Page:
i wasn’t suggesting that hatred was exclusive to Christians. i was asking if Christianity is a fairy-tale, why are so many Christians being persecuted, imprisoned, raped etc.

      “The early Christians may have been persecuted, but as soon as the sect became an organised religion, they set about persecuting non-believers.” please give references in context for this statement. i’m sure you are absolutely correct but i need some facts also.

      “It’s interesting that you should quote St Paul, since his views, being typical of the misogyny of the patriarchal monotheistic religions, were sexist.” – again i ask for specific references for you to back up this claim.

      people love taking Paul out of context. read the New Testament with an open mind & in context but please don’t blame Paul for all the Christians (and atheists) who have misquoted him.

      people always quote the first verse below but never seem to remember the follow on.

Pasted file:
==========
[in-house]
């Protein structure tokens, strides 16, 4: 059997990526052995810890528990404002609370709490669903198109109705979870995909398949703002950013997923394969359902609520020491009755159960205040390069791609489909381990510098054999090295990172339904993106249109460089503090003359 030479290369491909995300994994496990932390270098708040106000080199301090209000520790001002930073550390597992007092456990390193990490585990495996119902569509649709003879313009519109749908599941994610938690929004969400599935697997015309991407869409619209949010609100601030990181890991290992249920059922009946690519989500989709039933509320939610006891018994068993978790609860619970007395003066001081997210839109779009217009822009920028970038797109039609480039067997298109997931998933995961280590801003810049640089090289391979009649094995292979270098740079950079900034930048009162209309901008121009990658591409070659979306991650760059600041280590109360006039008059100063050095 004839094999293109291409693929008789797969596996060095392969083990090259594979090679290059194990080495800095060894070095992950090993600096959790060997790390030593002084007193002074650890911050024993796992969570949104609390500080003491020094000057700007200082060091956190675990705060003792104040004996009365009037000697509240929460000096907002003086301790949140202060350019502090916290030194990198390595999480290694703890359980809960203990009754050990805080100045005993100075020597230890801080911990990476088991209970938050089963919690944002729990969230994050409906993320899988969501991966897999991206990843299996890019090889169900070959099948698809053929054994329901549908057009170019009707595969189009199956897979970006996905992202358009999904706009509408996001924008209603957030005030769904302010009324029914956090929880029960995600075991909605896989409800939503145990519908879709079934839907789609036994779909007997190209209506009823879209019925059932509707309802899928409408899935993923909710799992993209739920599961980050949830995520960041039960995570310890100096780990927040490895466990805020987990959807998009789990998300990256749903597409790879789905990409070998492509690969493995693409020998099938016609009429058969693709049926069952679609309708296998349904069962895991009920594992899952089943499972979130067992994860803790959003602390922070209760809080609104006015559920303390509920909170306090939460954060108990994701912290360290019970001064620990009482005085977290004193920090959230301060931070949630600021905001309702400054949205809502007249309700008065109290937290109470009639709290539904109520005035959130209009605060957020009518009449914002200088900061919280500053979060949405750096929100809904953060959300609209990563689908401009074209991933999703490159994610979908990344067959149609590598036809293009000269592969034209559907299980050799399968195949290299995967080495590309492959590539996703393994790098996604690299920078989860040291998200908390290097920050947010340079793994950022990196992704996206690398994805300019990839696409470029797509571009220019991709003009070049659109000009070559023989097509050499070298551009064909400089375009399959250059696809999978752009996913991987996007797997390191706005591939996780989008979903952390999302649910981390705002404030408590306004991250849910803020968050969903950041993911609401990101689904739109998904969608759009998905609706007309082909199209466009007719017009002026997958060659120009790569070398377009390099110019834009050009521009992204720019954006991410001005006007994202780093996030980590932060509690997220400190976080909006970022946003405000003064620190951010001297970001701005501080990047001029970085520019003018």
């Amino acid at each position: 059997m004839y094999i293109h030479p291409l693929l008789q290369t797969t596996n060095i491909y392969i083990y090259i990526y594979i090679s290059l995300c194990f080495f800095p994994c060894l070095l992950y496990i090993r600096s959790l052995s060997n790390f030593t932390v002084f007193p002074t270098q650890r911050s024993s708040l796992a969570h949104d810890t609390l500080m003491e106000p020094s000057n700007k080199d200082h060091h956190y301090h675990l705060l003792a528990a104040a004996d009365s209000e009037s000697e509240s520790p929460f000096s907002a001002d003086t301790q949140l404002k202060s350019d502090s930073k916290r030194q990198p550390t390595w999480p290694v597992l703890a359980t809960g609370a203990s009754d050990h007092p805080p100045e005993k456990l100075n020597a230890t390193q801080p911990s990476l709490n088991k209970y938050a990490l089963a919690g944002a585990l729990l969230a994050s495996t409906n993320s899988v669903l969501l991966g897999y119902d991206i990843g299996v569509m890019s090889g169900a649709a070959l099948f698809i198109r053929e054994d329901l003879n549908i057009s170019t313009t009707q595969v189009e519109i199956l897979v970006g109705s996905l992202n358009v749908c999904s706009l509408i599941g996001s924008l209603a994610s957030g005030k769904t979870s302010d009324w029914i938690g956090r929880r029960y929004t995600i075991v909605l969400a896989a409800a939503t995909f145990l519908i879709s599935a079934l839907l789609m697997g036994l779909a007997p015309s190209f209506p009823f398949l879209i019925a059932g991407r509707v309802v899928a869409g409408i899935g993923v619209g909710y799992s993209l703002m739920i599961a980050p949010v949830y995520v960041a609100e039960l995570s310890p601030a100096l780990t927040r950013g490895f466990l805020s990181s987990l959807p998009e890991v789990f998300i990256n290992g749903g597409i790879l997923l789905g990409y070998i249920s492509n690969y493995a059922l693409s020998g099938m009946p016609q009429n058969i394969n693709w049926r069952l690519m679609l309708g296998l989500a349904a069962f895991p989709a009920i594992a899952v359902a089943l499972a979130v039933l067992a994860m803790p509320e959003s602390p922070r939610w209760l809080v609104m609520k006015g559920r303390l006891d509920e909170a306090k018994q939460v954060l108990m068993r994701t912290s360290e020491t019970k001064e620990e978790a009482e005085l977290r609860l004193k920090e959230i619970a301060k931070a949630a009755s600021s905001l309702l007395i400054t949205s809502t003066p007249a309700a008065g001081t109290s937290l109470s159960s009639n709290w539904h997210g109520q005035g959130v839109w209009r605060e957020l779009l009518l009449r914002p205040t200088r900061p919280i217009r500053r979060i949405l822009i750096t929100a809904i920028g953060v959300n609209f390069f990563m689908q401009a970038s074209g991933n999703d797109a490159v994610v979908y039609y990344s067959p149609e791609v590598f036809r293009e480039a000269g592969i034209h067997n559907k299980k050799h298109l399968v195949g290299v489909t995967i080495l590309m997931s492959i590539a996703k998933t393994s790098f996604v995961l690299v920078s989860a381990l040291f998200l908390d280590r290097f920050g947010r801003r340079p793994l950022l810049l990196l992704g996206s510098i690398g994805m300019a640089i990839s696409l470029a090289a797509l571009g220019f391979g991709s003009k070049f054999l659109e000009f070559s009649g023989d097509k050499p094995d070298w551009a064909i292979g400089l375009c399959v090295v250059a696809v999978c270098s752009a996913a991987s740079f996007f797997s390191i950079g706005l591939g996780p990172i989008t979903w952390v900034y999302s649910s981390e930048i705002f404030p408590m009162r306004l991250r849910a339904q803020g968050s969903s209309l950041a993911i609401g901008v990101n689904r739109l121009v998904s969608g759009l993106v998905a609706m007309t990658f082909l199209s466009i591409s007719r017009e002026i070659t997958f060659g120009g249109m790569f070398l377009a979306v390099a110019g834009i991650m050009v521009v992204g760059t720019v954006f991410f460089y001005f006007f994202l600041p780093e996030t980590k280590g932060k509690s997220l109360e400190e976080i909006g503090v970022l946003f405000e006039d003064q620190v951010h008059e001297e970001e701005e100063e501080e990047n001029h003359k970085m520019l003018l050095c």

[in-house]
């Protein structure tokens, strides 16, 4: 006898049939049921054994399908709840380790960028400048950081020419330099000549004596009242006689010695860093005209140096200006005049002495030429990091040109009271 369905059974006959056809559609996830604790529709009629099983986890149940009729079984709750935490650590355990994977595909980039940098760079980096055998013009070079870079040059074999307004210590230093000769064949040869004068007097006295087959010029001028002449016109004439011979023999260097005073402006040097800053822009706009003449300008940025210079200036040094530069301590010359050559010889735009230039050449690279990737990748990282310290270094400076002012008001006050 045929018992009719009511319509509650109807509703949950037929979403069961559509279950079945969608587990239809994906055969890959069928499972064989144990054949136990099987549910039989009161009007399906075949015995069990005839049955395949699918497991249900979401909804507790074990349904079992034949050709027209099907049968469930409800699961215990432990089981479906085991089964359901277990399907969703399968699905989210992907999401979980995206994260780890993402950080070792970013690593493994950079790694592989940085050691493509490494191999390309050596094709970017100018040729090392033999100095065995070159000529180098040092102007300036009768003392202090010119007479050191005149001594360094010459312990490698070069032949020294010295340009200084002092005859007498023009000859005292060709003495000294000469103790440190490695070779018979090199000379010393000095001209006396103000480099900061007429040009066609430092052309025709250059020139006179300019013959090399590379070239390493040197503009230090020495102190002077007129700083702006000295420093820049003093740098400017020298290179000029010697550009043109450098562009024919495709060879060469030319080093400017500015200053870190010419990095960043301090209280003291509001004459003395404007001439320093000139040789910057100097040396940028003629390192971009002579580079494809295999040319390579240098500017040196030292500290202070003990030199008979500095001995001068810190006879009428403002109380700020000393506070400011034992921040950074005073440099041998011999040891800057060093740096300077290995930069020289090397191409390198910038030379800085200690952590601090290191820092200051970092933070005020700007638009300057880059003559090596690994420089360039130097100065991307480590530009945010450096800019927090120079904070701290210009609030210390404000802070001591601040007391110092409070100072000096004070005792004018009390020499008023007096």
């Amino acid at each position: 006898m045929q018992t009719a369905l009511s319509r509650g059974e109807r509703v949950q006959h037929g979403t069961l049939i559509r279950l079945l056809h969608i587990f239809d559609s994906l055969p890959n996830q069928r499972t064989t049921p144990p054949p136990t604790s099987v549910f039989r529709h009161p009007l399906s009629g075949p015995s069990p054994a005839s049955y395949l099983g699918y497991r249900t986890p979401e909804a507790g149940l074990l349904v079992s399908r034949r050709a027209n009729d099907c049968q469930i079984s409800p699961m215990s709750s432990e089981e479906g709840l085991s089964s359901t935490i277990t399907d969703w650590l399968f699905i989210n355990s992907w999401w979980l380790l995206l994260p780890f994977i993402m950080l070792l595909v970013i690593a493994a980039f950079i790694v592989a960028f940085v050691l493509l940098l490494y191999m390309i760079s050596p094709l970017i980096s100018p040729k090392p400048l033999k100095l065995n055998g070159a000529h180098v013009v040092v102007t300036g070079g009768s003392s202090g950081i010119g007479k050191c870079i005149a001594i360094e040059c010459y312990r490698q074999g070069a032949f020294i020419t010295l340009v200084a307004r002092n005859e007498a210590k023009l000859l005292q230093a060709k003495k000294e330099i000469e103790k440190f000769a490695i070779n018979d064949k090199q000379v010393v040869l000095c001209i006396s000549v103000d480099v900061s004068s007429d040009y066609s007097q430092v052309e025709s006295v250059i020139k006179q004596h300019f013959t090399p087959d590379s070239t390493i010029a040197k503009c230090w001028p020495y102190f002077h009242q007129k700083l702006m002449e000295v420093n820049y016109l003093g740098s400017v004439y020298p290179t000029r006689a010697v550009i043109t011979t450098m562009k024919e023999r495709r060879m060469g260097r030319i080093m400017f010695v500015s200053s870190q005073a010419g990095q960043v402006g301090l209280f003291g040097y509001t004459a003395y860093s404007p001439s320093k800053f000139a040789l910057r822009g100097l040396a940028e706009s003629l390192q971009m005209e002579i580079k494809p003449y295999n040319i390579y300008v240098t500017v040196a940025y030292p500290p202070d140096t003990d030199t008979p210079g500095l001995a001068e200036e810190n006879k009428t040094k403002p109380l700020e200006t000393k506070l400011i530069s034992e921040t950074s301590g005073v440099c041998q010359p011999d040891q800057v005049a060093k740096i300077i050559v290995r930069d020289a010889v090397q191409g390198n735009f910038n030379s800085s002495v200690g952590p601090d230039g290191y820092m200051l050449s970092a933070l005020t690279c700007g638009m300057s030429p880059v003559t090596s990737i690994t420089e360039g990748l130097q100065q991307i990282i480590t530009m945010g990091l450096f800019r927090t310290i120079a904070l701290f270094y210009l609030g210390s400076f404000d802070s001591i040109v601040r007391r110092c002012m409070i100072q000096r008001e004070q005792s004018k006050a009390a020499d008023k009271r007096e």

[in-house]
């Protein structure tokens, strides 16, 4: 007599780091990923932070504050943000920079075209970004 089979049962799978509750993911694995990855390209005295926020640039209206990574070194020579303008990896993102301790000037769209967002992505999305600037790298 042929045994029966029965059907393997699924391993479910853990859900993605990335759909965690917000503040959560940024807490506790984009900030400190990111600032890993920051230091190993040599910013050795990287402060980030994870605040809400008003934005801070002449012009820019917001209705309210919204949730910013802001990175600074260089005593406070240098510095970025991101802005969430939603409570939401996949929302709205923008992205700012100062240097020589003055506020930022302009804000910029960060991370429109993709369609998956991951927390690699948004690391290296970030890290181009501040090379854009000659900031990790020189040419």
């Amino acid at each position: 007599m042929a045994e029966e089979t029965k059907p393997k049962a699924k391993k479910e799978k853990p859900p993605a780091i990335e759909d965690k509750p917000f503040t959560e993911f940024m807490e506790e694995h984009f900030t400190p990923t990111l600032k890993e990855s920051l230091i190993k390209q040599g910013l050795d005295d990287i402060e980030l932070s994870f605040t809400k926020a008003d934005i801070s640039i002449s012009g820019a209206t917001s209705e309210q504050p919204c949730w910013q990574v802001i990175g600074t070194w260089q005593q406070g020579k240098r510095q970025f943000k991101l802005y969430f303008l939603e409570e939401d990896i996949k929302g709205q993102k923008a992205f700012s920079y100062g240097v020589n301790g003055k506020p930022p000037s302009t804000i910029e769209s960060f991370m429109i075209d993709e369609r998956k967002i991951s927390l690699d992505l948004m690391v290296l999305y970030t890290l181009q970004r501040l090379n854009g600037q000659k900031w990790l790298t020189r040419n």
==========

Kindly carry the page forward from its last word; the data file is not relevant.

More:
Colossians 3: 18 says: “Wives, submit yourselves to your husbands, as is appropriate for those who belong to the Lord.” and then Colossians 3: 19 says: “Husbands, love your wives, and do not be harsh with them.”

  4. Margaret Nelson says:

    Oh, just in case anyone imagines there are no good atheists, here are a few people who’ve lived without religion (and without murdering anyone), and who’ve benefited humankind:

    The Greek philosophers Protagoras, Democritis and Epicurus.
    John Stuart Mill.
    Mary Wollstonecraft.
    Sir Julian Huxley.
    Thomas Hardy.
    Dr Brock Chisholm.
    Richard Leakey.
    Marie Curie.
    Albert Einstein.
    Charles Bradlaugh MP.
    Jawaharlal Nehru.
    Marian Evans (aka “George Eliot”)
    Francis Crick.
    Charles Darwin.
    Gene Roddenberry.
    Claire Rayner.